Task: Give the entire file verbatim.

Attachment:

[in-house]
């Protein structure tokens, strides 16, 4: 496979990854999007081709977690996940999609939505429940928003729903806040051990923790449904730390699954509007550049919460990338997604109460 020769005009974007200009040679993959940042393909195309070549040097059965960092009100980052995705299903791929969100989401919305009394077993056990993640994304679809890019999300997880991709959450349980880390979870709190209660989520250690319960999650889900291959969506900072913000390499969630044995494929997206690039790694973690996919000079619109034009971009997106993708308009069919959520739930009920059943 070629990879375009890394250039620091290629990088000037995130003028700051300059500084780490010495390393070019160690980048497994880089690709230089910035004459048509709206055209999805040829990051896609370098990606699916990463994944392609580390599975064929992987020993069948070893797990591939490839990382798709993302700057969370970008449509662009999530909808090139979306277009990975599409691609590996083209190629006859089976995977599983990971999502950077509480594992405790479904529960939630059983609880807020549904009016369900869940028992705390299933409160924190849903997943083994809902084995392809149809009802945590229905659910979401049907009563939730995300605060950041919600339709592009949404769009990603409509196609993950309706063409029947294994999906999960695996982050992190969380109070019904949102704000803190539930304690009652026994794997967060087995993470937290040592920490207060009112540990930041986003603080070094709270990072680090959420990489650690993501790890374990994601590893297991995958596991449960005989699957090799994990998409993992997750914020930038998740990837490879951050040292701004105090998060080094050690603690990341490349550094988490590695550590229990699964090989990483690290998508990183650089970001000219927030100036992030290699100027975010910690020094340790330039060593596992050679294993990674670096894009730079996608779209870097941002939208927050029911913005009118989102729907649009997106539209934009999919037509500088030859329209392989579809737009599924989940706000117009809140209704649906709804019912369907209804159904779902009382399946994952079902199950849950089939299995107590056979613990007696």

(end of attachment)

[in-house]
């Protein structure tokens, strides 16, 4: 496979990854999007081709977690996940999609939505429940928003729903806040051990923790449904730390699954509007550049919460990338997604109460 020769005009974007200009040679993959940042393909195309070549040097059965960092009100980052995705299903791929969100989401919305009394077993056990993640994304679809890019999300997880991709959450349980880390979870709190209660989520250690319960999650889900291959969506900072913000390499969630044995494929997206690039790694973690996919000079619109034009971009997106993708308009069919959520739930009920059943 070629990879375009890394250039620091290629990088000037995130003028700051300059500084780490010495390393070019160690980048497994880089690709230089910035004459048509709206055209999805040829990051896609370098990606699916990463994944392609580390599975064929992987020993069948070893797990591939490839990382798709993302700057969370970008449509662009999530909808090139979306277009990975599409691609590996083209190629006859089976995977599983990971999502950077509480594992405790479904529960939630059983609880807020549904009016369900869940028992705390299933409160924190849903997943083994809902084995392809149809009802945590229905659910979401049907009563939730995300605060950041919600339709592009949404769009990603409509196609993950309706063409029947294994999906999960695996982050992190969380109070019904949102704000803190539930304690009652026994794997967060087995993470937290040592920490207060009112540990930041986003603080070094709270990072680090959420990489650690993501790890374990994601590893297991995958596991449960005989699957090799994990998409993992997750914020930038998740990837490879951050040292701004105090998060080094050690603690990341490349550094988490590695550590229990699964090989990483690290998508990183650089970001000219927030100036992030290699100027975010910690020094340790330039060593596992050679294993990674670096894009730079996608779209870097941002939208927050029911913005009118989102729907649009997106539209934009999919037509500088030859329209392989579809737009599924989940706000117009809140209704649906709804019912369907209804159904779902009382399946994952079902199950849950089939299995107590056979613990007696």